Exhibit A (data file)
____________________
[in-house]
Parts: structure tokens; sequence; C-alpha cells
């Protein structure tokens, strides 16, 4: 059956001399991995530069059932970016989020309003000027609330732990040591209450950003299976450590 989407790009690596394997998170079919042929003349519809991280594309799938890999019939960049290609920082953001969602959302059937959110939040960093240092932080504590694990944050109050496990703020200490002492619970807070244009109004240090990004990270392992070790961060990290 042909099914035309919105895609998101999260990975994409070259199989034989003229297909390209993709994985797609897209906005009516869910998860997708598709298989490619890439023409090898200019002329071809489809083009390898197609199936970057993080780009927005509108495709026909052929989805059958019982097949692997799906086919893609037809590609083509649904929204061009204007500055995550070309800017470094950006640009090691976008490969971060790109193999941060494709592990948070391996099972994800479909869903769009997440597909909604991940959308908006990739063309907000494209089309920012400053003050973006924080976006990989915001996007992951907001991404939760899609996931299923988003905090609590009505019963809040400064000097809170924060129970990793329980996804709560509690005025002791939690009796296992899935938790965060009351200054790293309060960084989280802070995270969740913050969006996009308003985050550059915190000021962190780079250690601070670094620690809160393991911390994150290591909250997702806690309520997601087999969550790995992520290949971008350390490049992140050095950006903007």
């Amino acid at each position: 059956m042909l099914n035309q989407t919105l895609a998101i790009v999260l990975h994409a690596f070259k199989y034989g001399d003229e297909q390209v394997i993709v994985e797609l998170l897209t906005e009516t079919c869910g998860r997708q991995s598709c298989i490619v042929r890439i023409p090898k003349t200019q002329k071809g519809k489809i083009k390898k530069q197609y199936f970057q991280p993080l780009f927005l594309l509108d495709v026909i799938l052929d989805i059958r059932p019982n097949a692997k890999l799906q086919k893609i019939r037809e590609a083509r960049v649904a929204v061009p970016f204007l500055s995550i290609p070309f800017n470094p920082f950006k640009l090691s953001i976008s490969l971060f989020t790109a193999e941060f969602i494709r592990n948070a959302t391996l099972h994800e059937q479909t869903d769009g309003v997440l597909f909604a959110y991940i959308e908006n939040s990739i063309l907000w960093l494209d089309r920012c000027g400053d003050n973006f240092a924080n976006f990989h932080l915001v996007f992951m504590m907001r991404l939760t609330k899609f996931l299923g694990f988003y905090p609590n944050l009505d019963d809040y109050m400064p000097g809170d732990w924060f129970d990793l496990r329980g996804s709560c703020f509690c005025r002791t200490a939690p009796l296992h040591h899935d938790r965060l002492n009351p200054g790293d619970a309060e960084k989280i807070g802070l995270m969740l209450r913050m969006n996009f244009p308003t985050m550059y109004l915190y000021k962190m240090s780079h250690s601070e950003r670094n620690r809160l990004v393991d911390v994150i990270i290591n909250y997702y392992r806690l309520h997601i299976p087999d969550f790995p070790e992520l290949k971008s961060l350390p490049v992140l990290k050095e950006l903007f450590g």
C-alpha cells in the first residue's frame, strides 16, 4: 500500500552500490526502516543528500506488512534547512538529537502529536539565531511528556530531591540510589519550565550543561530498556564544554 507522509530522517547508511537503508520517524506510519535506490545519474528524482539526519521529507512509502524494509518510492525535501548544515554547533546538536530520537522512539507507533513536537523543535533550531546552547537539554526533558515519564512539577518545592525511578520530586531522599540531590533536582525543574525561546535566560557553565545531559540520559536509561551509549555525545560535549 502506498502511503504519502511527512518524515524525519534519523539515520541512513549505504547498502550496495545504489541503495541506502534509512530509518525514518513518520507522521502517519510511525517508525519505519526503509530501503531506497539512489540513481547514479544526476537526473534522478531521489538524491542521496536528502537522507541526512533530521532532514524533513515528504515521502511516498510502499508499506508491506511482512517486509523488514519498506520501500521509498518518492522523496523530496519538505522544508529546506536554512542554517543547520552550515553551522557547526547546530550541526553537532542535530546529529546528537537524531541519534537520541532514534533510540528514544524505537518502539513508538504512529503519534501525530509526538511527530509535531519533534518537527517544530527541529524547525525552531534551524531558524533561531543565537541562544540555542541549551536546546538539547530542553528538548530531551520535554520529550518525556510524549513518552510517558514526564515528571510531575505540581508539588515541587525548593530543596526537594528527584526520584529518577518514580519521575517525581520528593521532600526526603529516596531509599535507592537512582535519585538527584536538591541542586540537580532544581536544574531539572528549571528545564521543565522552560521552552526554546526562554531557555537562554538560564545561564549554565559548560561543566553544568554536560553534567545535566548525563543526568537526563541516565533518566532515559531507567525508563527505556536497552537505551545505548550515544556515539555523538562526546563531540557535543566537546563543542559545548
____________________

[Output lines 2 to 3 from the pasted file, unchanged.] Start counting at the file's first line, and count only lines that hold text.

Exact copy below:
Parts: structure tokens; sequence; C-alpha cells
């Protein structure tokens, strides 16, 4: 059956001399991995530069059932970016989020309003000027609330732990040591209450950003299976450590 989407790009690596394997998170079919042929003349519809991280594309799938890999019939960049290609920082953001969602959302059937959110939040960093240092932080504590694990944050109050496990703020200490002492619970807070244009109004240090990004990270392992070790961060990290 042909099914035309919105895609998101999260990975994409070259199989034989003229297909390209993709994985797609897209906005009516869910998860997708598709298989490619890439023409090898200019002329071809489809083009390898197609199936970057993080780009927005509108495709026909052929989805059958019982097949692997799906086919893609037809590609083509649904929204061009204007500055995550070309800017470094950006640009090691976008490969971060790109193999941060494709592990948070391996099972994800479909869903769009997440597909909604991940959308908006990739063309907000494209089309920012400053003050973006924080976006990989915001996007992951907001991404939760899609996931299923988003905090609590009505019963809040400064000097809170924060129970990793329980996804709560509690005025002791939690009796296992899935938790965060009351200054790293309060960084989280802070995270969740913050969006996009308003985050550059915190000021962190780079250690601070670094620690809160393991911390994150290591909250997702806690309520997601087999969550790995992520290949971008350390490049992140050095950006903007």